Salmonella Outbreak Linked to Three SA Bakeries

51 people have fallen ill and 19 have been hospitalised with salmonellosis after eating banh mi (Vietnamese rolls) in South Australia.
Salmonella Outbreak Linked to Three SA Bakeries
March 6, 2019

A Salmonella outbreak has been linked to three Angkor Bakery stores in northern Adelaide. Following an investigation by SA Health, raw egg butter (which is similar to mayonnaise) was found to be the source of the outbreak.

The bakery owners voluntarily shut all three bakeries — located at Springbank Plaza in Burton, Hollywood Plaza in Salisbury Downs and Blakes Crossing in Blakeview — following recommendations from SA Health and the Salisbury Council. The bakeries are expected to reopen soon.

"Many food poisoning outbreaks have been associated with foods containing raw or partially-cooked eggs, such as aioli, mayonnaise, hollandaise or tartare sauce and mousse,” said Dr. Fay Jenkins, SA Health's Acting Director of Public Health Services. “It's important to check that eggs are clean and not cracked or dirty — and those that are should be thrown out.”

According to SA Health, there have already been 160 cases of Salmonella infection, also called salmonellosis, reported this year.

What Is Salmonella?

Salmonella is a bacterium that causes one of the most common intestinal infections in the developed world. The severity of symptoms of Salmonella infection depends on how many bacteria are digested as well as the age and general health of the person that digested them.

What Causes Salmonella Infection?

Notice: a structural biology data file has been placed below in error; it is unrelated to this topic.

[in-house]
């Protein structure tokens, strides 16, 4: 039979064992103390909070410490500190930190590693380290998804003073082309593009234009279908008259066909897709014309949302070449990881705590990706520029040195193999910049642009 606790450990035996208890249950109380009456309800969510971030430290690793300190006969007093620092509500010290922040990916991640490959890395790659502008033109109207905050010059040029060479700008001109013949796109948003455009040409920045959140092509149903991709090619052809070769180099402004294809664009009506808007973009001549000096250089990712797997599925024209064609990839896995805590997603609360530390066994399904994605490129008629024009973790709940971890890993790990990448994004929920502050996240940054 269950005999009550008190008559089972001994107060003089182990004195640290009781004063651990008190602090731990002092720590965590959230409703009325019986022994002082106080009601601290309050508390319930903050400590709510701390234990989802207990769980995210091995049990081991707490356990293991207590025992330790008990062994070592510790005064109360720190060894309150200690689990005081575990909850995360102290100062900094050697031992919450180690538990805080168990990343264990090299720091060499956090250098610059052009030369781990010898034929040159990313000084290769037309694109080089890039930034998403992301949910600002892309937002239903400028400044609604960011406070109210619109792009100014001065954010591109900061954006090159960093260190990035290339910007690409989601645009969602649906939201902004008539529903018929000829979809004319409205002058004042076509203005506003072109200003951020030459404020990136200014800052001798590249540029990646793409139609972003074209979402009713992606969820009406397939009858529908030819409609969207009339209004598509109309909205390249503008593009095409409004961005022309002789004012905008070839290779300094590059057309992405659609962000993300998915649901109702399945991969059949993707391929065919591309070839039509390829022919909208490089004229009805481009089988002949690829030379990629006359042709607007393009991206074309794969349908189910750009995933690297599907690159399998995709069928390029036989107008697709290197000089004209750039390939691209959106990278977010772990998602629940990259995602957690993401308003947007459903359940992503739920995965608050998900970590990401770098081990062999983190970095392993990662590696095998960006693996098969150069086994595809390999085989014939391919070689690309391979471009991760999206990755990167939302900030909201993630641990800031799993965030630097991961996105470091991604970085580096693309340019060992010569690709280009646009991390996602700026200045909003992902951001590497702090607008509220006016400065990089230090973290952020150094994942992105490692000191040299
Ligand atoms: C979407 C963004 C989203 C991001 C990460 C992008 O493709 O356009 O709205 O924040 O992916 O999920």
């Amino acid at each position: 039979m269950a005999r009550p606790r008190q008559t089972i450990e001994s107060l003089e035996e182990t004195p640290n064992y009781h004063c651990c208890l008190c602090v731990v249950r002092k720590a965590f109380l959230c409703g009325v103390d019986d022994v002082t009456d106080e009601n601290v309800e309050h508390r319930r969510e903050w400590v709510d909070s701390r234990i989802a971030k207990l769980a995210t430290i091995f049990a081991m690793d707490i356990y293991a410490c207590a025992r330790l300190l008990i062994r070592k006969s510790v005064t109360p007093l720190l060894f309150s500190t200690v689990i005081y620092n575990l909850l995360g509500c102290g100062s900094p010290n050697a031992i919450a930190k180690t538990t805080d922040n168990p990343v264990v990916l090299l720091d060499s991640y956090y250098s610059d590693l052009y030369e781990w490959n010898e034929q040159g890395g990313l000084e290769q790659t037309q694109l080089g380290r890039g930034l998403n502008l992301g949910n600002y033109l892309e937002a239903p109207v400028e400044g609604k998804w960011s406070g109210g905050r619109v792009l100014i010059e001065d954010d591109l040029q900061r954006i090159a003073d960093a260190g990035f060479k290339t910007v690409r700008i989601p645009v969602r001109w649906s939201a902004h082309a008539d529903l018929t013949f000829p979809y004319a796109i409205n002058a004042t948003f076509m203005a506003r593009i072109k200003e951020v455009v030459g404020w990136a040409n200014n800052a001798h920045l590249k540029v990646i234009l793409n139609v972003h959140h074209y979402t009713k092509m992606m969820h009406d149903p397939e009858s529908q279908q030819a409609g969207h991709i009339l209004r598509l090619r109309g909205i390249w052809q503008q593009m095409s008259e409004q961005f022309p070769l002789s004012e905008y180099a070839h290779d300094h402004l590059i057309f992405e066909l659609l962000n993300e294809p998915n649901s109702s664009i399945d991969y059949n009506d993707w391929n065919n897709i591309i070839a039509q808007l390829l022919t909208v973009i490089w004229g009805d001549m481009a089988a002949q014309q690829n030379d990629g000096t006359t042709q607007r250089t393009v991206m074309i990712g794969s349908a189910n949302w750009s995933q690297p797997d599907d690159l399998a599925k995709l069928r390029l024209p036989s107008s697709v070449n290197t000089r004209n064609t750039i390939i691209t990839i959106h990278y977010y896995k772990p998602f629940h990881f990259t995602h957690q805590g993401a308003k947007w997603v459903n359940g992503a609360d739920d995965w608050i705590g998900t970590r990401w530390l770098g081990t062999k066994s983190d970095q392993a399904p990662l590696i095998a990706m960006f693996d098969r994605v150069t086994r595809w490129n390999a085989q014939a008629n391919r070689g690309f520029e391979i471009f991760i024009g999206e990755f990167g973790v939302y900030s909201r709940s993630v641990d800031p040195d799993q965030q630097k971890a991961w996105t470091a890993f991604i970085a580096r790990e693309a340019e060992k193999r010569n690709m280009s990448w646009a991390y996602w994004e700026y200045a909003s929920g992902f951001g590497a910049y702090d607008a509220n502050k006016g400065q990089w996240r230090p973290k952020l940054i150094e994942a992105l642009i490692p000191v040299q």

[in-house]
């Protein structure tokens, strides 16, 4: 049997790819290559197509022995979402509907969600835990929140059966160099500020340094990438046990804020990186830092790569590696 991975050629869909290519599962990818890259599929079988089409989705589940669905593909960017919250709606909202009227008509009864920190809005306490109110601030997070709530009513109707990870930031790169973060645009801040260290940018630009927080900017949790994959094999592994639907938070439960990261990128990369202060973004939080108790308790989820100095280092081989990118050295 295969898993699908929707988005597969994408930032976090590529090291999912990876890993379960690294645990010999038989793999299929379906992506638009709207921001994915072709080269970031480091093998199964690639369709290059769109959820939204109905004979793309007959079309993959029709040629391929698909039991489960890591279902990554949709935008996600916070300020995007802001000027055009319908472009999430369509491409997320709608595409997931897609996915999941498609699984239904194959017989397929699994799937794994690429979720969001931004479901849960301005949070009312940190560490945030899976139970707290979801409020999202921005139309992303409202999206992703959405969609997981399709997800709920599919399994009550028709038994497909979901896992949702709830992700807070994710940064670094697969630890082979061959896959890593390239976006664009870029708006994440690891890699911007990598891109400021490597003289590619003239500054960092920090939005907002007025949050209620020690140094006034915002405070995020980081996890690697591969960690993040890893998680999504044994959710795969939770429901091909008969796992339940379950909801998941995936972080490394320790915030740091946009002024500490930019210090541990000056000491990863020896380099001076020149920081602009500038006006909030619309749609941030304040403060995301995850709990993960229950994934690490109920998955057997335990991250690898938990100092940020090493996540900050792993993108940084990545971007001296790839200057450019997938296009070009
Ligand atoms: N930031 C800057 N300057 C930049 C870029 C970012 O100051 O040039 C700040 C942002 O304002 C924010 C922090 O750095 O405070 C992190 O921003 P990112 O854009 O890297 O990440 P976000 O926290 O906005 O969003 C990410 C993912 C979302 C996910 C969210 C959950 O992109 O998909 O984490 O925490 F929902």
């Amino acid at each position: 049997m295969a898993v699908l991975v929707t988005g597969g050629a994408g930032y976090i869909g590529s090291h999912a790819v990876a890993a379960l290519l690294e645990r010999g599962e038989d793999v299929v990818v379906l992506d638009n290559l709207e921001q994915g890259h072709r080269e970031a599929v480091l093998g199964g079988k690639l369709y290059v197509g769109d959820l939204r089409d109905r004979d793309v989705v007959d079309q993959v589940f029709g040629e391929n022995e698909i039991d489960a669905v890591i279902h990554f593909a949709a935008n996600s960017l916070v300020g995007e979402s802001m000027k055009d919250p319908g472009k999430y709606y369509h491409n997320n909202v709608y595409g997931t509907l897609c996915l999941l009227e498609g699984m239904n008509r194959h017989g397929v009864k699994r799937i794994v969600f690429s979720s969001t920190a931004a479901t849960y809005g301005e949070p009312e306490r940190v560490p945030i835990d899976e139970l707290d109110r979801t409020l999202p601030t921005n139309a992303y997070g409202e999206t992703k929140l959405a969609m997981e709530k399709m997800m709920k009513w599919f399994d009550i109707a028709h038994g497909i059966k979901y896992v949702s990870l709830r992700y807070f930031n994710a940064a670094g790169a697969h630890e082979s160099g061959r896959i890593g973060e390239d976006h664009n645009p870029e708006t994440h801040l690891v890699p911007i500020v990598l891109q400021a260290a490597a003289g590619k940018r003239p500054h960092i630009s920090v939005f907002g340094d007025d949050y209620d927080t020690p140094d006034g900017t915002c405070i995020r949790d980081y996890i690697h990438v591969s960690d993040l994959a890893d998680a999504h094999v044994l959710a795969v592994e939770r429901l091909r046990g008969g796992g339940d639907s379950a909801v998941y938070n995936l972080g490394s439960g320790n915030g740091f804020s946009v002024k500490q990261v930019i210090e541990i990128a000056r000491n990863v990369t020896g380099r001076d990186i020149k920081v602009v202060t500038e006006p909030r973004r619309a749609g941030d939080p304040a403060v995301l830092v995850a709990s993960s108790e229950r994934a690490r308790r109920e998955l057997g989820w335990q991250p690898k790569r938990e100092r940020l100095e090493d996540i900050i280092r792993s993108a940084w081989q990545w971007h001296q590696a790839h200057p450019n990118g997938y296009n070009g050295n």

Salmonella infection is caused by eating food that is contaminated with a high number of Salmonella bacteria. The three most common causes of contamination are:

  • Poor personal hygiene of Food Handlers: Food Handlers can transfer the bacteria from their bodies or clothing to food, food preparation surfaces or utensils through improper hand washing or other food handling errors.
  • Incorrect time and temperature control: If food containing Salmonella bacteria is not cooked to the right temperature for the time required to reduce or eliminate the bacteria, Salmonella can multiply rapidly, increasing the risk of infection.
  • Inadequate cleaning and sanitising of surfaces and equipment: Improper cleaning and sanitising procedures can allow microorganisms, including harmful pathogens that cause food-borne illness, to grow rapidly. It can also cause cross-contamination.

What Are the Symptoms?

The symptoms of salmonellosis usually present themselves within 12 to 36 hours, but they could start as soon as 6 hours after consuming contaminated food or may take up to 72 hours to present themselves.

The most common symptoms include:

  • diarrhoea
  • vomiting and nausea
  • fever
  • headache
  • stomach cramps

Vulnerable customers, such as young children, the elderly, pregnant women or immunocompromised people, might experience more severe symptoms and are more likely to be hospitalised.

How Can It Be Prevented? 

One third of food-borne illness cases are believed to be caused by food handling mistakes. In most cases, food poisoning is easily preventable through:

  1. Time and temperature control
  2. Good personal hygiene of Food Handlers
  3. Effective cleaning and sanitising procedures

The AIFS Food Handler and Food Safety Supervisor courses have been developed to teach Australian food workers how to safely handle food in order to reduce food-borne illness in Australia.